Starring Aaron Stanford, Kathleen Quinlan, Vinessa Shaw, Emilie de Ravin
Directed by Alexandre Aja
Within the never ending barrage of studio remakes comes one on the horizon with actual promise: the remake of Wes Craven’s The Hills Have Eyes. What makes this one special is the fact that Craven spearheaded the remake himself and has had his hands in the project from start to finish. He also smartlty enlisted a great director, Alexandre Aja, who recently kicked major horror ass with the film Haute Tension. So far, so good in my book.
The Hills Have Eyes isn’t one of Craven’s most well-known films and certainly not his best, but it still is a classic to the hardcore horror fans like myself. My guess is that most of you reading this review here know the original film quite well, but the average person or new school horror fan may look at the updated Hills as a rip-off of 2003’s Wrong Turn, which is very unfortunate. There are quite a few similarities between the two, and if it weren’t for the original Hills, there would’ve been no Wrong Turn.
The festivities kick into high gear with what I thought was one of the coolest and most intense deaths in the film. The opening is so strong that it can’t be topped; the rest of the experience doesn’t kick you in the ass quite like it does. Don’t get me wrong. There’s more violence and gore but nothing quite as brutal as the first five minutes. So out of the gates they raise the bar pretty high, and although they come really close, it just doesn’t quite get back up there.
This time around there is more explanation as to why these hill people are mutated, which has to do with a small town of miners and their families not letting the government push them out of their homes so their land could be used for nuclear testing. Hell no, they won’t go! Instead, they hide down in the mine shafts, giving the finger to Uncle Sam, and from the fallout become flesh eating mutants. These mutants are in cahoots with the local gas station owner on the main highway, who leads unfortunate travelers toward a “short cut” down a dirt road that doesn’t appear on any maps.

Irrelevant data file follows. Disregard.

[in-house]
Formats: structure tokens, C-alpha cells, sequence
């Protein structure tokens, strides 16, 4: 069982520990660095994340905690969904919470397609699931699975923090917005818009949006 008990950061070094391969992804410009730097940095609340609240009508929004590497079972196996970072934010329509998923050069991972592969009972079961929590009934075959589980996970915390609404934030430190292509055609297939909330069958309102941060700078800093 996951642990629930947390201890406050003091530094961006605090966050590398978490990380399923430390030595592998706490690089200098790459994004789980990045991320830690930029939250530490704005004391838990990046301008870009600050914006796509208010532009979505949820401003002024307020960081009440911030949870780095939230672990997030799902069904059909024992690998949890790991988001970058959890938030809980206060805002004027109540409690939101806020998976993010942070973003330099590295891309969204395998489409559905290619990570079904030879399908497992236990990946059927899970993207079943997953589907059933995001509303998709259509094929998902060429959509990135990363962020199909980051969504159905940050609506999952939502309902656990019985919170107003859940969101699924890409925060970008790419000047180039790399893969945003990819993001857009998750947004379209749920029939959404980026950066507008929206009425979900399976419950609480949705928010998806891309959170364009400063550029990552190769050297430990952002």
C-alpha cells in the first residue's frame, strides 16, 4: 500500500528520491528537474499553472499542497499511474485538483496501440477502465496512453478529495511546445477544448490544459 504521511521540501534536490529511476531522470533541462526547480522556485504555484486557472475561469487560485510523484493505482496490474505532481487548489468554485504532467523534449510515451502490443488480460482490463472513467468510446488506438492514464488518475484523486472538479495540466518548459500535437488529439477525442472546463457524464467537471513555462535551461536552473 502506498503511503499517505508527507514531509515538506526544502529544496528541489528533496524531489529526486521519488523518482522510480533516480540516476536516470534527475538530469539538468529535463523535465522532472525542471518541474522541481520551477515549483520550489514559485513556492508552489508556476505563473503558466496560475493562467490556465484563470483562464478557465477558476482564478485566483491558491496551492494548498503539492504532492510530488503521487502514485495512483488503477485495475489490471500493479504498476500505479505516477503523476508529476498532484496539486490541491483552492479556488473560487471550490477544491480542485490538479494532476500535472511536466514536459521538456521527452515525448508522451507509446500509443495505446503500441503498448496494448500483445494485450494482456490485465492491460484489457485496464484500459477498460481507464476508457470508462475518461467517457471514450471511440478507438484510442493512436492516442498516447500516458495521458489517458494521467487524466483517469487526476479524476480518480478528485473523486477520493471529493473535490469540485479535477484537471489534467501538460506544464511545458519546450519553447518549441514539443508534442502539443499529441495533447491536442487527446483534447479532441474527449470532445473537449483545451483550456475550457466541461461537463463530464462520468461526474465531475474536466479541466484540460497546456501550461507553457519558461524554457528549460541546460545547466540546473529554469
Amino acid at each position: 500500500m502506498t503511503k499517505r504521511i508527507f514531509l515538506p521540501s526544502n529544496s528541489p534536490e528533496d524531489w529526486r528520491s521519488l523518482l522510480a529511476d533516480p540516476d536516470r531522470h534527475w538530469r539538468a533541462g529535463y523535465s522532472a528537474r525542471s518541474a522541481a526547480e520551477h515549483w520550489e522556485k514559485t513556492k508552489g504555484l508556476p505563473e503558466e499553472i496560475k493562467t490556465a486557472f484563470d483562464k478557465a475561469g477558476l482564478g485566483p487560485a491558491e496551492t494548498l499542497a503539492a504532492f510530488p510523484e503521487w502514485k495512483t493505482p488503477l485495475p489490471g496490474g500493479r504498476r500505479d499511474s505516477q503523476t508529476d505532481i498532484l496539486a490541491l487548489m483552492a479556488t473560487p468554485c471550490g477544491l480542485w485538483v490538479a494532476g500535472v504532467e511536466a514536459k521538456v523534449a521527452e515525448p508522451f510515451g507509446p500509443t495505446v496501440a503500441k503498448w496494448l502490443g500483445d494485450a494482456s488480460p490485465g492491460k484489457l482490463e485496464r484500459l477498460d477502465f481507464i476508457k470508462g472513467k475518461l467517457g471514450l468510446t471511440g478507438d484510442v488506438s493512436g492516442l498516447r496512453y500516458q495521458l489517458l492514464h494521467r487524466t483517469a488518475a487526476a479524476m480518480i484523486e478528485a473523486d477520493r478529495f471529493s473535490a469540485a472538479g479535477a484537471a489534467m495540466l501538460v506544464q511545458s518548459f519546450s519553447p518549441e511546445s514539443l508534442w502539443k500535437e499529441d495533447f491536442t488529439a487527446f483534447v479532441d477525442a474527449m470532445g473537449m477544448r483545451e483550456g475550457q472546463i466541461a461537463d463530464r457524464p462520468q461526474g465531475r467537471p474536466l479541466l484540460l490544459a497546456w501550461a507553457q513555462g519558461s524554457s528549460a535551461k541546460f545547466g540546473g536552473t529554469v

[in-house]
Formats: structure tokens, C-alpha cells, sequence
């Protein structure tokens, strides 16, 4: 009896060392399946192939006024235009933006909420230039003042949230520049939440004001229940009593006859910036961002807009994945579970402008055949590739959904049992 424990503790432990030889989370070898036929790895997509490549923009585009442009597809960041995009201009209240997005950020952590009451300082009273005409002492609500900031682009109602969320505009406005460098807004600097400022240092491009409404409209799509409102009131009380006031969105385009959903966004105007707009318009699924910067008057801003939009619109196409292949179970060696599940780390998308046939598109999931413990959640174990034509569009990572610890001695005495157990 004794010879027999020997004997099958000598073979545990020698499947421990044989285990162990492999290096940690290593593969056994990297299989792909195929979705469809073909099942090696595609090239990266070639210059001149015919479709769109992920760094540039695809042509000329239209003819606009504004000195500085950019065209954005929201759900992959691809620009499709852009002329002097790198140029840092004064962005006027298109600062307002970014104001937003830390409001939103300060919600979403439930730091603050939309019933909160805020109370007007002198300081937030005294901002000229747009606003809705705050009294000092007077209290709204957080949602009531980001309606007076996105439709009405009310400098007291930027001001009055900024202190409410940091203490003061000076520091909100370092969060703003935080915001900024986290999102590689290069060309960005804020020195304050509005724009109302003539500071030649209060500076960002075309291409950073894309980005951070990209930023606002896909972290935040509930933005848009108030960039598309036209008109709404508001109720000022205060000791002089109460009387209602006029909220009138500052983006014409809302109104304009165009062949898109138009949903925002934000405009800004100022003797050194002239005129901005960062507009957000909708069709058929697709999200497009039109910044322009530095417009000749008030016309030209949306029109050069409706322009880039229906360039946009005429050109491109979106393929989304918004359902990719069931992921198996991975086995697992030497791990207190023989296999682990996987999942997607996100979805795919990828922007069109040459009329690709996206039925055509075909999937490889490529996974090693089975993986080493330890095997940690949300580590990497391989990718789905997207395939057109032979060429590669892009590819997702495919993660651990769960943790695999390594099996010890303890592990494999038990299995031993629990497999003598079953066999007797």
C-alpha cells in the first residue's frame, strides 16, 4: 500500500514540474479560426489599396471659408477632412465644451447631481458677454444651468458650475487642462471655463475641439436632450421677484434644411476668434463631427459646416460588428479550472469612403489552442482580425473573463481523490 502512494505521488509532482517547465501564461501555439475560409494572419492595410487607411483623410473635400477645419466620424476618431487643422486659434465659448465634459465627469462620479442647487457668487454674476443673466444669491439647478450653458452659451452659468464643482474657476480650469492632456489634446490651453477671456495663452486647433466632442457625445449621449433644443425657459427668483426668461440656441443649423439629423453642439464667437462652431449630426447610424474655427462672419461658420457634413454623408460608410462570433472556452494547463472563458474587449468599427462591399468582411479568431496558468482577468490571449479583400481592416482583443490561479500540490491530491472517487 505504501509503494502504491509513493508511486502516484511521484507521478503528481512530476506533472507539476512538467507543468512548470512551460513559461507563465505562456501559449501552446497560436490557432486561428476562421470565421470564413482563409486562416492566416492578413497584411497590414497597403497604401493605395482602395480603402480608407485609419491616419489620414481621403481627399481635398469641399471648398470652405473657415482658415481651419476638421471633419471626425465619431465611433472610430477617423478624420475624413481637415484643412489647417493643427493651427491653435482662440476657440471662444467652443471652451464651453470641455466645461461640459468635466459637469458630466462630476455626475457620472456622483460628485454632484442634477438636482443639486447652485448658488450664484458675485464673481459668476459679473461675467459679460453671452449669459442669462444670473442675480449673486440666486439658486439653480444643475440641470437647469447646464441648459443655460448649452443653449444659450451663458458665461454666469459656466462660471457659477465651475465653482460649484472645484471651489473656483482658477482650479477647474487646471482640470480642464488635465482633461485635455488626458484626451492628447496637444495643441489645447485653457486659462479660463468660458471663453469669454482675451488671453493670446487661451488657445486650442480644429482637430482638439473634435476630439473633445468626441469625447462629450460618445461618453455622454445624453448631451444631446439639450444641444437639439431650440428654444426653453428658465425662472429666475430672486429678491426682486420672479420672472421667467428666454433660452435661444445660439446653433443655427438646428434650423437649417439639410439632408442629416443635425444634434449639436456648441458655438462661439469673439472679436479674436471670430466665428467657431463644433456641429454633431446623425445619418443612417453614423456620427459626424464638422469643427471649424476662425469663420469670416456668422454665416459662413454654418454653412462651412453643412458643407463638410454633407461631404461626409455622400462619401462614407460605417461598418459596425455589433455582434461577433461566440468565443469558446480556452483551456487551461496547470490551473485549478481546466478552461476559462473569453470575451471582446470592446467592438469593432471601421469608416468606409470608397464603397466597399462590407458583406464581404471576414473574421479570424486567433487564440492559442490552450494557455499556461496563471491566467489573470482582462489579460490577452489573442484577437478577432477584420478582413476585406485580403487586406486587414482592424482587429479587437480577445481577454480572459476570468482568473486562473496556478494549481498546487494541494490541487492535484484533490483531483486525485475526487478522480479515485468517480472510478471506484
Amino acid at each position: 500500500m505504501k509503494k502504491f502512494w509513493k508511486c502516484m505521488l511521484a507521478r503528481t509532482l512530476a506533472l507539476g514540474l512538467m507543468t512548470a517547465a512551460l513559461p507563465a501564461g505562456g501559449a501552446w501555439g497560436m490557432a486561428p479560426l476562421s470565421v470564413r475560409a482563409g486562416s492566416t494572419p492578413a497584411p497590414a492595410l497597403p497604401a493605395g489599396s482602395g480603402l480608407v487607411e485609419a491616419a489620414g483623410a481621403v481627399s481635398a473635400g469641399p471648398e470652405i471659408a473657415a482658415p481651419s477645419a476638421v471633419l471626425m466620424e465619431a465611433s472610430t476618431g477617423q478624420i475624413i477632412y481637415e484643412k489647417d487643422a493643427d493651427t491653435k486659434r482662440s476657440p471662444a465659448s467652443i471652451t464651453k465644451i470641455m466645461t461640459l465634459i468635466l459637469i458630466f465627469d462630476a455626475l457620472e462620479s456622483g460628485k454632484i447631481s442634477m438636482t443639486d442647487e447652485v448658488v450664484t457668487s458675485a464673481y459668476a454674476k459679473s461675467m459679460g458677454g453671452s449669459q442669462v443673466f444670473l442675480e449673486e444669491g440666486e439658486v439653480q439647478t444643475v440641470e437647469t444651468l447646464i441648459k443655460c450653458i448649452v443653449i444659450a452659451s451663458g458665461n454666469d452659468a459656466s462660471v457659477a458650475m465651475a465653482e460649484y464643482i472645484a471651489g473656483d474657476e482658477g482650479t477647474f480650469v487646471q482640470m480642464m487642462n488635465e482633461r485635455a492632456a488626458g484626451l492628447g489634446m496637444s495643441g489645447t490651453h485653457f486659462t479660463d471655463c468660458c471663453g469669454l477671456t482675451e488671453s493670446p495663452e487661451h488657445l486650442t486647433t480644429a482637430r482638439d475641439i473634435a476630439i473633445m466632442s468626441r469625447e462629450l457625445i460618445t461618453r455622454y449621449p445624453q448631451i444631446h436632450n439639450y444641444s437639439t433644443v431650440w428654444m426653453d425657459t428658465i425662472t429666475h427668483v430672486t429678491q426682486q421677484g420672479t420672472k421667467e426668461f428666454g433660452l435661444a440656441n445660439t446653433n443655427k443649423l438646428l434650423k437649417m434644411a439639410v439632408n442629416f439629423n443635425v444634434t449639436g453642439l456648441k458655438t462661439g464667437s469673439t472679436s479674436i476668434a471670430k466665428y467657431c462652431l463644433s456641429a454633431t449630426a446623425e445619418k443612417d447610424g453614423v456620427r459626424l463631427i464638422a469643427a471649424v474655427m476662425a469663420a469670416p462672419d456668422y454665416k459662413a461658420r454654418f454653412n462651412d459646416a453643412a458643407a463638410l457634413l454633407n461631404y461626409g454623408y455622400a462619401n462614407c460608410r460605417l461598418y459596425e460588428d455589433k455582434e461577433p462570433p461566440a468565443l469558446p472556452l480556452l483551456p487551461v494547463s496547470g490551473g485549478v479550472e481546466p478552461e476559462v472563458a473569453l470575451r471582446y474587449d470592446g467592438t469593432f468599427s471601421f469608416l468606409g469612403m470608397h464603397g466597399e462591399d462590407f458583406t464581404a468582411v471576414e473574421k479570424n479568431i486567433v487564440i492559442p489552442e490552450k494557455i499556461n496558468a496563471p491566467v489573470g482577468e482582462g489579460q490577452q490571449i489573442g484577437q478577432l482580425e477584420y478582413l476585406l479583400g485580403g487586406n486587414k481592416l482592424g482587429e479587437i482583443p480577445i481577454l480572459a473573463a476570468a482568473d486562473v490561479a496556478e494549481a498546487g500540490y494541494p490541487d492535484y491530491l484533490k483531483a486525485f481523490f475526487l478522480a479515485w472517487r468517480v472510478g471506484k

The most recent potential victims consist of a middle-aged detective, his wife, their teenage son, two daughters, the older daughter’s husband, and their infant child. As they travel down the dirt road, they hit a string of spikes that blow out their tires and make them crash their vehicle. Of course now they’re way out of range to get any cell phone reception. The father, played by Ted “Buffalo Bill” Levine, decides to leave the family and walk back to the service station while his son-in-law (Stanford) heads off in the opposite direction to see what lies ahead. This leaves the women and teenage boy alone to fend for themselves. Things don’t go well for the Carter family.
There are some nice new touches in this version that are absent from the original such as the nuclear testing back story, evidence of various previous victims’ belongings and vehicles, and the small town that these people tried to fight for is also used, which adds another element to the film.
The special make-up effects by Greg Nicotero and Howard Berger were top-notch as always; however, I had an issue with some of the mutant designs. The design for the new Pluto just wasn’t scary at all. In fact, it looked so much like Chunk from The Goonies that I couldn’t help but laugh. I think they could have pushed the envelope a bit more in that aspect. I will say that there is one of the coolest axes I’ve seen in a horror film in a long time … that’s a prop I wouldn’t mind owning. Berger and Nicotero definitely got messy during the making of this film because the gore score is pretty high and they got away with a lot of the red stuff for an R-rated cut (an unrated edition is, of course, planned for the DVD).
Alexandre Aja’s direction was very good minus a few pacing issues, the acting was solid all around, and the screenwriting was great. My biggest gripe is that the filmmakers and studio seemed to ignore similar films that have come out in recent years, especially one that is from the very same studio and was a flop at the box office. I understand that there is this strange thing going on in Hollywood right now that if a film is a remake, people just seem to turn out in crazy numbers whether the original was good or not, so if this trend continues they should be in good shape.
Overall, I have to say this updated version of the Hills Have Eyes is superior to the original. That in itself is a major achievement that can only be said about a small handful of remakes.
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